$ java step8.gen3
- (1 % ( 2 + 3 * 4 - 5 / 6 ))
mul     temp1,3,4
add     temp1,2,temp1
div     temp2,5,6
sub     temp1,temp1,temp2
mod     temp1,1,temp1
sub     temp1,0,temp1

The code can be improved if there is a 1-address instruction minus to change the sign of storage cell.

Temp can be used for memory management by creating each result in the location which Temp would create next.

Register Machine

A register machine is a special case of a 2-address machine. It has relatively few, fast registers with simple addresses which serve as source and target for arithmetic instructions:

Modern RISC architectures arrange for very many registers; however, register management is still not trivial because registers are also needed to address memory.

reg.jag generates more efficient code then gen2.jag for the tree introduced in Tree Markup:

$ java -jar jag.jar < step8/reg.jag > step8/reg.java
$ javac step8/reg.java
$ java step8.reg
- (1 % ( 2 + 3 * 4 - 5 / 6 ))
        load    r0, 3
        mul     r0, 4
        add     r0, 2
        load    r1, 5
        div     r1, 6
        subr    r0, r1
        load    r1, 1
        modr    r1, r0
        load    r0, 0
        subr    r0, r1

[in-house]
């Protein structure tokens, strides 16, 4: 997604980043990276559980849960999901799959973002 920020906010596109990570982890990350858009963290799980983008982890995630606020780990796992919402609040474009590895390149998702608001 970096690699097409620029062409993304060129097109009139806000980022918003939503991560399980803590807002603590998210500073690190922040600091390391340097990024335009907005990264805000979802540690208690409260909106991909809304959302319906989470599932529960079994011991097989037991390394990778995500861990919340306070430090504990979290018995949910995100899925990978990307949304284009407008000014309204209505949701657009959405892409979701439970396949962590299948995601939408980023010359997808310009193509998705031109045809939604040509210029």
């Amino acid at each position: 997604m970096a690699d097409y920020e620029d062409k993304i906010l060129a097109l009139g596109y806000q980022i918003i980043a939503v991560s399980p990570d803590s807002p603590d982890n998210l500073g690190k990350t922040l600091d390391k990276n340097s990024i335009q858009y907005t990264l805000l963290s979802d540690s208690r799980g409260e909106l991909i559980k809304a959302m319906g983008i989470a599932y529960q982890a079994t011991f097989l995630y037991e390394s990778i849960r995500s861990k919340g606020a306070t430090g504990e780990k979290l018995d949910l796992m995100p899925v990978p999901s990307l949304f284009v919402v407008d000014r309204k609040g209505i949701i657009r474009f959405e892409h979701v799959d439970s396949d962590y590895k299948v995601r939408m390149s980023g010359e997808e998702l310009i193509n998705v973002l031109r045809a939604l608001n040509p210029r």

expr.pj can generate Long and Double leaves. A typical register machine has different registers for integer and floating point arithmetic, and in the spirit of C arithmetic must use floating point registers if at least one operand is a Double value. A small change in the input causes some conversion operations (loading a floating point register from an integer register) to be introduced and there is some floating point arithmetic:

$ java step8.reg
- (1 % ( 2. + 3 * 4 - 5 / 6 ))
        load    r0, 3
        mul     r0, 4
        loadfr  fr0, r0
        addf    fr0, 2.0
        load    r0, 5
        div     r0, 6
        loadfr  fr1, r0
        subfr   fr0, fr1
        loadf   fr1, 1.0
        modfr   fr1, fr0
        loadf   fr0, 0.0
        subfr   fr0, fr1
Either way the generated code is much shorter then previous versions because the registers are not managed as a stack.

Two auxiliary classes, R.Long and R.Float, both derived from an abstract class R, manage the registers and their objects represent the result type of a generated machine instruction.

The pattern list for a binary operation has to sort out the leaves before it can deal with the general case:

List: Long Long { // two integer literals
    $$ = new R.Long((String){$0}, new R.Long($1), $2);
  } | Number Number { // two literals, at least one floating point
    $$ = new R.Float((String){$0}, new R.Float($1), $2);
  } | Long List {{ // an integer literal and an expression
    R right = (R)$2;
    $$ = right instanceof R.Long ?
      (R)new R.Long((String){$0}, new R.Long($1), right) :
      (R)new R.Float((String){$0}, new R.Float($1), right);
  }} | Number List {{ // a floating point literal and an expression
    R right = (R)$2;
    $$ = new R.Float((String){$0}, new R.Float($1), right);
  }} | List Long {{
    R left = (R)$1;
    $$ = left instanceof R.Long ?
      (R)new R.Long((String){$0}, left, $2) :